2015 University Highlights
The University announced the creation of its first new college or school in nearly a century—the Donald R. Keough School of Global Affairs. R. Scott Appleby, a scholar of global religion and a member of Notre Dame’s faculty since 1994, was appointed the first Marilyn Keough Dean of the school. The establishment of the school, as well as the construction of Jenkins Hall to house it, was made possible by gifts totaling $50 million from Donald and Marilyn Keough, among the most generous benefactors in the University’s history.
The annual Shamrock Series football game took place in Indianapolis, with the Fighting Irish meeting Purdue on the field, and the University hosting academic, faith, and service events in its home state’s capital.
The Notre Dame community celebrated the life and legacy of Rev. Theodore M. Hesburgh, C.S.C., the University president from 1952 to 1987, who died at age 97 in late February. Recognized and revered as one of the world’s most influential figures in higher education, the Catholic Church, and national and international affairs, Father Hesburgh was remembered in moving wake and funeral services, as well as at a memorial tribute that drew some 10,000 admirers and was highlighted by remembrances from former president Jimmy Carter, Condoleezza Rice, Lou Holtz, and other dignitaries.
Notre Dame embarked on what is arguably the biggest building boom in its history—seven new facilities with a combined 1.4 million square feet of research, classroom, residence, and student life space. The Campus Crossroads project features three structures surrounding Notre Dame Stadium: Duncan Student Center, a Music and Sacred Music building, and Corbett Family Hall, which will house the Departments of Anthropology and Psychology, as well as the Rex and Alice Martin digital media center. Other buildings rapidly rising on the campus skyline are McCourtney Hall, dedicated solely to science and engineering research; Jenkins Hall, housing the Keough School of Global Affairs and six associated international institutes; Nanovic Hall, featuring the Departments of Economics, Sociology, and Political Science and the Nanovic Institute for European Studies; and one men’s and one women’s residence hall. In addition, work began on a major renovation of the Hesburgh Library.
The Board of Trustees elected Rev. John I. Jenkins, C.S.C., to a third five-year term as president of the University during its meeting in late January. Thomas G. Burish was elected to a new five-year term as provost.
Twenty-five young leaders from 19 countries in Africa engaged in six weeks of business training and cultural immersion at Notre Dame during the summer of 2015 as participants in the Obama administration’s Young African Leaders Initiative (YALI). The program was launched in 2010 by President Barack Obama to support young African leaders in spurring economic growth, democratic governance, and peace on their continent. This was the second year that Notre Dame was among the elite group of colleges and universities chosen by the U.S. Department of State as a host institution for YALI’s Mandela Washington Fellowship for Young African Leaders program.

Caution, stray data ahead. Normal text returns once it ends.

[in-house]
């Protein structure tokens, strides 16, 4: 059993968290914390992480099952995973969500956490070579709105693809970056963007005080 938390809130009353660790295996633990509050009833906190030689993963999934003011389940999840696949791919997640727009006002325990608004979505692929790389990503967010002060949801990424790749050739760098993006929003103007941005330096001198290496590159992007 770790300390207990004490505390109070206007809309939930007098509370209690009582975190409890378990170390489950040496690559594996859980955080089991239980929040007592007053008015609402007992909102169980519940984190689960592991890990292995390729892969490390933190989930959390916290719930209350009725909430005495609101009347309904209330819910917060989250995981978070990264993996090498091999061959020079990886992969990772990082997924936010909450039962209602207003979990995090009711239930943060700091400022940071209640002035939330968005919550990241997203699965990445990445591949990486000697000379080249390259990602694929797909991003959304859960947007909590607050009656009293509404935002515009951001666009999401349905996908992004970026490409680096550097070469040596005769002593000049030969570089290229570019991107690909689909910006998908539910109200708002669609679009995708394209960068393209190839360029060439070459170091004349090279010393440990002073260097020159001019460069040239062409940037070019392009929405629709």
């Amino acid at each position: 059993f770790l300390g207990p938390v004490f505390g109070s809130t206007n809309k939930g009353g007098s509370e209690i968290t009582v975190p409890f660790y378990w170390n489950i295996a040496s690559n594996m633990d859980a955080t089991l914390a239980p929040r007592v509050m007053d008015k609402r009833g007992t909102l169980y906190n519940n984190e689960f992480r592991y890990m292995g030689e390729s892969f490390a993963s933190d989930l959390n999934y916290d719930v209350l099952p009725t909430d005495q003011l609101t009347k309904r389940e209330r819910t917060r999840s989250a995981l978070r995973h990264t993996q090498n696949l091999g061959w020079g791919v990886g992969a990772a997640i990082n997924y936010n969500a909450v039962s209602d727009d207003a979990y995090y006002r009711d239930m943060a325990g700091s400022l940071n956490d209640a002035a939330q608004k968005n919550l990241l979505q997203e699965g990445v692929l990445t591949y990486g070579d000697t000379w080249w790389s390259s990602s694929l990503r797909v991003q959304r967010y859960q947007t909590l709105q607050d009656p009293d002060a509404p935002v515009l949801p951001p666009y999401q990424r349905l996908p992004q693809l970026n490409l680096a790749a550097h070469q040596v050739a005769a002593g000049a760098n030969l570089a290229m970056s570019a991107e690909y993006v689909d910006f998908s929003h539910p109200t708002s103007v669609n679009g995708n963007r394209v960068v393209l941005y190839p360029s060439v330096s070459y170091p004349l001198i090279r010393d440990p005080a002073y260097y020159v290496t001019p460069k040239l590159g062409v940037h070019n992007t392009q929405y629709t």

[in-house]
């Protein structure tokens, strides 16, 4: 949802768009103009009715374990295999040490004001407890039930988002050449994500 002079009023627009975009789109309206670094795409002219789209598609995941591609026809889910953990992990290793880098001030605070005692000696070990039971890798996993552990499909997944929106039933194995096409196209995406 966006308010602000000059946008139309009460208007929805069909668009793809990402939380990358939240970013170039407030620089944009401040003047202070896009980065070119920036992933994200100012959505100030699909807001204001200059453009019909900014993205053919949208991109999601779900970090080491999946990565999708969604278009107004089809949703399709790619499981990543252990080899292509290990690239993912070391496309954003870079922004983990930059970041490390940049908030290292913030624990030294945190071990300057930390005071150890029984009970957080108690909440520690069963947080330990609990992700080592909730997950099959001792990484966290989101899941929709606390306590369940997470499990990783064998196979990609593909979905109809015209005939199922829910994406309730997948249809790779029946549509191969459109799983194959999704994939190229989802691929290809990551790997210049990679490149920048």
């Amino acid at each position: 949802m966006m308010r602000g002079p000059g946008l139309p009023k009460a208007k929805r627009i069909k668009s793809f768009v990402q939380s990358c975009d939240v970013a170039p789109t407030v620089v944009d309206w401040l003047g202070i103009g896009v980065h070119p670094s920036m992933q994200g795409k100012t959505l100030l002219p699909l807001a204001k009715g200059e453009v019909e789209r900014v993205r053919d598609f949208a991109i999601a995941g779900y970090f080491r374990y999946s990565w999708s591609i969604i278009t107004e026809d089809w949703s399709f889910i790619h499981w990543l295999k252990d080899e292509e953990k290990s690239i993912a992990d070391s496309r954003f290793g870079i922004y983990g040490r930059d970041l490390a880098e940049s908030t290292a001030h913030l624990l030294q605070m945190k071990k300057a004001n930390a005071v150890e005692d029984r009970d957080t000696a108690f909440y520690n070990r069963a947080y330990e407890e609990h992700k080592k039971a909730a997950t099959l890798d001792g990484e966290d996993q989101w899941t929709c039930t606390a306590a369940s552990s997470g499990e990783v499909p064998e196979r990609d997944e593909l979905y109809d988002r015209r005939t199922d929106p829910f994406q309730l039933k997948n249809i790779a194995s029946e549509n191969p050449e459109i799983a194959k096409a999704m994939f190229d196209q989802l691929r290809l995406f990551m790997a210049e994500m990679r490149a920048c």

Gregory P. Crawford, William K. Warren Foundation Dean of the College of Science and professor of physics, was appointed associate provost and vice president of the University, effective July 1, 2015. In his new role, Crawford will be charged with developing Notre Dame’s presence in California, initially in the Bay Area.
Notre Dame International launched four new short-term study abroad programs in the summer of 2015: South Africa for Student-Athletes, Summer Greece, China Summer Language Program, and Global Gateway seminars for rising freshmen. The expansion of program offerings marks progress toward the University’s goal to provide every eligible undergraduate with an opportunity to study abroad. Notre Dame is consistently ranked among the nation’s top universities for undergraduate study abroad participation and sends more than half of its students abroad before graduation.
The Mendoza College of Business expanded its presence in Chicago with a newly renovated space in its Michigan Avenue campus. The expansion houses graduate and executive business programs offered by Mendoza’s Stayer Center for Executive Education, which has provided a Chicago-based Executive MBA since 2002.
Biologists Nicole Achee and Neil Lobo are leaders of an international $23 million research grant from the Bill & Melinda Gates Foundation, the second largest award to a single grant proposal in Notre Dame’s history. Their five-year project will generate the data required to show the effectiveness of a new paradigm in mosquito control—spatial repellency—for the prevention of two important mosquito-borne diseases: malaria and dengue fever.
Notre Dame and the Benedictine Community at Kylemore Abbey in Connemara, County Galway, Ireland, have formed a partnership to create a center to advance their shared spiritual, cultural, and educational missions. The programs offered by the center will draw both upon the rich tradition of Benedictine spirituality and the academic rigor of Notre Dame. Programming, which will include courses of varied length and span a variety of academic disciplines, is expected to begin in 2016.
Notre Dame once again claimed the 2014 national championship for graduating student-athletes in all sports, posting the top NCAA Graduation Success Rate figure (99) for the eighth straight year.
A recent report placed the University’s annual economic impact in St. Joseph County at $1.302 billion for fiscal 2014, an increase of 11.6 percent compared to when it was last measured in 2012. Combining the University’s spending on payroll, purchasing, and construction with student and visitor spending—and adding a standard multiplier effect—the University accounts for a total of 14,650 jobs in St. Joseph County.